DKJ: So legitimacy is the main point for claiming kingship?
DKJ: Rulers of early India often used many titles showing their attachments to the gods such as Asoka’s devanampiyapiyadasi, Kuṣaṇas’ devaputra, Guptas’ Paramabhagavata. In some cases attempts have been made to equate themselves with the god, like Laḍahachandradeva Rajarajesvara and so on. Was there any relationship between kingship and divinity? Were the rulers using the titles to equate themselves with the gods?
RM: Absolutely. This is related to what I said earlier about legitimacy and so on. There is an argument about the Devaraja cult in Southeast Asia where the king was seen as the representative of God. In the Indian context, there are different ways in which these get manifested—the connection between the divinity and the king. One of the ways in which this happens is by taking on names of gods.
Among the Rashtrakutas, you have Mahendravarman, Narasimhavarman clearly taking on names which identify them as devotees, worshipers of god. Even earlier, when you think of rulers like the western Kshatraps, like Rudradaman, the fact that he is associating himself with Rudra. So, you have this tendency to proclaim your closeness to divinity through nomenclature. Again, this need not be something exclusive to the kings.
There are other ways in which this connection (king with the divinity) were being reinforced. For example, in south India you have the temples that are named after the kings. As you have said about Rajarajesvara . . . the grand temple in Tanjavur, a symbol of imperial power, built with the resources brought from such disparate regions, not merely Tamil Nadu but even as far as Sri Lanka. This temple has the main idol of Rajarajesvara, and this temple itself is known as Rajarajesvara. So the linga, the Siva inside the temple, is now the representation of the king who is outside. So where we were talking about the other kind of legitimacy that is being sought, now the king himself is so grand that he is saying that this linga is named after him. You have many such examples across south India.
What is very interesting about the South Indian case is that even queens or women of the royal family gained such a grand status that they also gave their names to temples. So, in the case of the Kakatiya royal person, she is the sister of the king Ganapati, Mailambika, who, in the temple of Tripurantakam, consecrates the image of Mailambikesvara. So, the fact is that even the women of the royal family are seen as holding a status that enables them to name gods after them. This is something unique that you find to the south Indian situation. There are other ways in which we can talk of the association of kingship and divinity. This is through the kind of legends that are associated with them. For instance, in the case of the Calukyas of Badami, they talk of themselves as being born of Hariti. They talk of the Saptamatrikas as their kuladevata (clan deity). They talk of Varaha as their lanchana, their flag, their symbol. So, you can see how so many different divinities who represent different cults and sectarian traditions, how these are being amalgamated, assimilated and associated with a particular dynasty. This Hariti myth is very interesting as we also find it in the Buddhist tradition. Now if you look at the historical developments from the proto-historic to the historic in the western Deccan, what we find is that Buddhism had a presence in this region. So, is it possible that Hariti is actually derived from the Buddhist tradition? But the Calukyas do not mention it. In their inscription, they say that there was a sage called Hariti and he was pouring water from his kamndaku and holding the water in his culuka (palm), and that is they derived their name—Calukya.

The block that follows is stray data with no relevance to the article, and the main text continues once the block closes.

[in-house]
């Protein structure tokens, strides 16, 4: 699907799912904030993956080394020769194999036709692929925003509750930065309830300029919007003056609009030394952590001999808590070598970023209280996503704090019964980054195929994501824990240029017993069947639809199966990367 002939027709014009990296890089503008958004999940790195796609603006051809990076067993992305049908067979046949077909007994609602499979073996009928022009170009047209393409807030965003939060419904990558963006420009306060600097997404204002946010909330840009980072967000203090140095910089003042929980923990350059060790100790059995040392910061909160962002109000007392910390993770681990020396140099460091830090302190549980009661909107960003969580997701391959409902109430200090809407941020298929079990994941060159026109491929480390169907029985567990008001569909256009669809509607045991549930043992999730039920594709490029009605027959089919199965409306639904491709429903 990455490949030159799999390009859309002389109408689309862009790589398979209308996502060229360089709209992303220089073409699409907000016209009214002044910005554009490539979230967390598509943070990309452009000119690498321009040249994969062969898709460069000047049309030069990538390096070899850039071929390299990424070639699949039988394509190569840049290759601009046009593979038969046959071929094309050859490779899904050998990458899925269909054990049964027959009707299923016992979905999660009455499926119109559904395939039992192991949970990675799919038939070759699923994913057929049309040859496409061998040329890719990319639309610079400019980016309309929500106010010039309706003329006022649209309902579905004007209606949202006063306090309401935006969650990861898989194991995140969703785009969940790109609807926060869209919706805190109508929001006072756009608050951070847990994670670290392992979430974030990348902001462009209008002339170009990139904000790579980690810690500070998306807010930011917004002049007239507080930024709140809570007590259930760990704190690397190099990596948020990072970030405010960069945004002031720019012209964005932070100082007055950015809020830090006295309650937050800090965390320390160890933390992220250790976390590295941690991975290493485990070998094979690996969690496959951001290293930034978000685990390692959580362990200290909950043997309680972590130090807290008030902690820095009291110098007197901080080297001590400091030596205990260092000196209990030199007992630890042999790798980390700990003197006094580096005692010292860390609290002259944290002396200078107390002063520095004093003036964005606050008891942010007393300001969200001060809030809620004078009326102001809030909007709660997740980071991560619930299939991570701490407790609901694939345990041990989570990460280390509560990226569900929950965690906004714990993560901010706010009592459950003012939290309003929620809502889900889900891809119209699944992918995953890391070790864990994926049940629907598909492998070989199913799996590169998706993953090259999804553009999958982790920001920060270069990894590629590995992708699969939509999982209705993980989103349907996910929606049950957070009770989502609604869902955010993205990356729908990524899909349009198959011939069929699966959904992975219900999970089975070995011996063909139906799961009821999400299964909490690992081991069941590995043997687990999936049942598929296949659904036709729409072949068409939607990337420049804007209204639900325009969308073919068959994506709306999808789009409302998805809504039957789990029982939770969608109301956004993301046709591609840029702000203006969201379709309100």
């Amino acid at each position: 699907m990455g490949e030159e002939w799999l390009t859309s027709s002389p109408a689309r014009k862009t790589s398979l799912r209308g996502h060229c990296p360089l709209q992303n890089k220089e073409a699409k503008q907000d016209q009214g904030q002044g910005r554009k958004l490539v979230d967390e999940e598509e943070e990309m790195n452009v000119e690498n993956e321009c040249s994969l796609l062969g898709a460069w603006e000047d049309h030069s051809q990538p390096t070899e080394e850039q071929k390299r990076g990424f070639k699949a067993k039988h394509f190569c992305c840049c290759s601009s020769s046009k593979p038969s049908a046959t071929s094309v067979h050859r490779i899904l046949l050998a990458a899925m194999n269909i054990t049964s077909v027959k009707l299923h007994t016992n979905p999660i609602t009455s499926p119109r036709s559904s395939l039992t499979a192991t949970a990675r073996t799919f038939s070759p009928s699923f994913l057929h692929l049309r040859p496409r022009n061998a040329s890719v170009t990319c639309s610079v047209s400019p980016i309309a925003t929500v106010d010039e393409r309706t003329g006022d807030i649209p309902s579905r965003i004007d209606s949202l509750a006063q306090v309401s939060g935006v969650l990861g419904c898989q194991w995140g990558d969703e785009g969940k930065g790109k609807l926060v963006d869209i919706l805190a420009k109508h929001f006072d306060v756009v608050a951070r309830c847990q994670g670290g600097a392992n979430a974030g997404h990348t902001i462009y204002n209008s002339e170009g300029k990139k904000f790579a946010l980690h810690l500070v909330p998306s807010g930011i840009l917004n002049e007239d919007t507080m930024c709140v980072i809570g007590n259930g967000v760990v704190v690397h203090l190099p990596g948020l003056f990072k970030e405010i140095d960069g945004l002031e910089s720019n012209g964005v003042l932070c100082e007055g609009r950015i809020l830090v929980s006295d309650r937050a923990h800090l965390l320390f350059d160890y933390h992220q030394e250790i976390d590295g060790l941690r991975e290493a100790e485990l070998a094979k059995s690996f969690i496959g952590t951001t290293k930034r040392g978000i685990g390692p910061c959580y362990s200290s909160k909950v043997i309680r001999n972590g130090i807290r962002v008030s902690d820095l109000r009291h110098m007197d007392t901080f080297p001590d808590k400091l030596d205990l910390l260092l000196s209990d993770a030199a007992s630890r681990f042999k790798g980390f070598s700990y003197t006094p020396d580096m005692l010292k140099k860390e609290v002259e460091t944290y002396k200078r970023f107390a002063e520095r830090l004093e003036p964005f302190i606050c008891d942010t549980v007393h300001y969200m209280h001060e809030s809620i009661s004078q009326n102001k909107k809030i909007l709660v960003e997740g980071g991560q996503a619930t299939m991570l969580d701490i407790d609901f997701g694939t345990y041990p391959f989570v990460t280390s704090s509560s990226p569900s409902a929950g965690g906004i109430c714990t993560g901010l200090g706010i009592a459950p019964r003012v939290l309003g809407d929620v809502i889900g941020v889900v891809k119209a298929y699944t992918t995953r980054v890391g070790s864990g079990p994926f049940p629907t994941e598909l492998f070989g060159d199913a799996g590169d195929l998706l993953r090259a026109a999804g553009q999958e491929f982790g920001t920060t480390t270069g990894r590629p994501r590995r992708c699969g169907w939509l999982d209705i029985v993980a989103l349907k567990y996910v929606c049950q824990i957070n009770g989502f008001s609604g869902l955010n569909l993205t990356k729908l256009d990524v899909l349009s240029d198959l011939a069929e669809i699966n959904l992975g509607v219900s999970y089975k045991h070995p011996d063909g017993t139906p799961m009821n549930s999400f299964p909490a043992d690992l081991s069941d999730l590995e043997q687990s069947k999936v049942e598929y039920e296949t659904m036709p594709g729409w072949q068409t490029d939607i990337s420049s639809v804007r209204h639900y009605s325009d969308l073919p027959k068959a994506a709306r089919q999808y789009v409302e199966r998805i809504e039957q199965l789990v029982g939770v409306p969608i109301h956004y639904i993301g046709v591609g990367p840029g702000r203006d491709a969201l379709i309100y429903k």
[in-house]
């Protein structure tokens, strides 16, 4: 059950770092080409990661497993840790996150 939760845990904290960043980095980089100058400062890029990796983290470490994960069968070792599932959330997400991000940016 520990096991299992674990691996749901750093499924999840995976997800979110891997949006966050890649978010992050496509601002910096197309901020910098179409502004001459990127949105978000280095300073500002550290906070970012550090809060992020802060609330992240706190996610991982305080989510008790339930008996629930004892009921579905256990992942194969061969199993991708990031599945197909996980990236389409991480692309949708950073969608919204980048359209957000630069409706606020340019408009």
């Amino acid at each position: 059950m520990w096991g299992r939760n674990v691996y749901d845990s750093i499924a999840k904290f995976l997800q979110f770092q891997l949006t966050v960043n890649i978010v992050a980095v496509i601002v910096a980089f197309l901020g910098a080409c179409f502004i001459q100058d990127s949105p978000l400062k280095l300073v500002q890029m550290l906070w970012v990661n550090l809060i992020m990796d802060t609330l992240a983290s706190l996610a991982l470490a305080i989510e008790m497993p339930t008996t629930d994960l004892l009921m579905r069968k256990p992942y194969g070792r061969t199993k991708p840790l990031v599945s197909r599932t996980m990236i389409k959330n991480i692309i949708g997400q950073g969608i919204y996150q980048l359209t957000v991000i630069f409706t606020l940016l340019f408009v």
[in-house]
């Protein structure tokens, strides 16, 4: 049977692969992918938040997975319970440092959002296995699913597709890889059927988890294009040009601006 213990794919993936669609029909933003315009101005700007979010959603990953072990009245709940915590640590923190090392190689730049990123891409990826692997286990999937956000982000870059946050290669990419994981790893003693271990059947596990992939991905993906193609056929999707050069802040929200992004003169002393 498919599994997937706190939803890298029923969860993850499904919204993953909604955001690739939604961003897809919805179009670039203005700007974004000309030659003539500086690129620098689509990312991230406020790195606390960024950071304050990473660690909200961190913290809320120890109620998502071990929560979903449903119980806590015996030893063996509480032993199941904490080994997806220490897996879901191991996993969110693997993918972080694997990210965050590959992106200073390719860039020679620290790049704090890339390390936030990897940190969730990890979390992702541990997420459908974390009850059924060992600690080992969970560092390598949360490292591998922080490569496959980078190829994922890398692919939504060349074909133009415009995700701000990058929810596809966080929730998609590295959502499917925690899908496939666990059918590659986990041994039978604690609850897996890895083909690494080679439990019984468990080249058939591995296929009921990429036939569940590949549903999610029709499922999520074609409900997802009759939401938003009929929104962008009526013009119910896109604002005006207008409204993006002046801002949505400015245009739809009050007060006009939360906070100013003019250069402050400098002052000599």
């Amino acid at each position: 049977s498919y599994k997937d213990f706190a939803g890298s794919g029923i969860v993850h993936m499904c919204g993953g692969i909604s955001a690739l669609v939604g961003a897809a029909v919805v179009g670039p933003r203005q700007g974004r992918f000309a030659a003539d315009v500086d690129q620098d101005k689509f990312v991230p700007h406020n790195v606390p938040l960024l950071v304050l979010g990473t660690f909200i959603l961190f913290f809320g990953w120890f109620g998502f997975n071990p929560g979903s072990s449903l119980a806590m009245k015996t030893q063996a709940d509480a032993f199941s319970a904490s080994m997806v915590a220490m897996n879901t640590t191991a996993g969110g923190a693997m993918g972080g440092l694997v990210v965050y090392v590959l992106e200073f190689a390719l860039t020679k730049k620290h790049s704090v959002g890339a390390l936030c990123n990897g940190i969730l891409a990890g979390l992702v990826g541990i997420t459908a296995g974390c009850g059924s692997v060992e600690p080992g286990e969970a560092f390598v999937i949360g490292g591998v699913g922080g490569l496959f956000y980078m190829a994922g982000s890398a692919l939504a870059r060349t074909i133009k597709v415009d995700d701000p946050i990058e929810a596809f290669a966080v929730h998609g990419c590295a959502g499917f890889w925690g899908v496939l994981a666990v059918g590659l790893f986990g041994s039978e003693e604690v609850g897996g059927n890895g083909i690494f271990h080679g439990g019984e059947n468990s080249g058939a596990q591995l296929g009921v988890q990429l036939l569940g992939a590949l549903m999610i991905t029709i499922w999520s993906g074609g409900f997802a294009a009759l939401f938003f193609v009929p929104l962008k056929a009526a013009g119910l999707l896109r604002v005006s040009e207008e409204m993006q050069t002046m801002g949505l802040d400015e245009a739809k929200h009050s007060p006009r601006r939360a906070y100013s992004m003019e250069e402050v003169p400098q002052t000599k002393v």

A fourth kind of connection that you can see, and this is very unique to the Tamil region, is building of palispares. These are Siva temples that are built over the mortuary remains of the rulers. Again, then, the connection between divinity and royalty is being emphasised through such connections.
DKJ: On the land grants of different dynasties we often find the mention of Brahmans, monastic organisations and so on, particularly in early medieval period. Why was it so? Any religious connection?
RM: Absolutely, as I already mentioned there is a symbiotic relationship between the royalty and the ecclesiastical class—the priests who are seen as religious intermediaries. They were given economic support by royalty, and it is essentially because of that that they (the Brahmans) aligned themselves with royalty. They created the genealogies for the royalty, and thus provided legitimacy, and so on. So, that relationship has to be seen at the centre.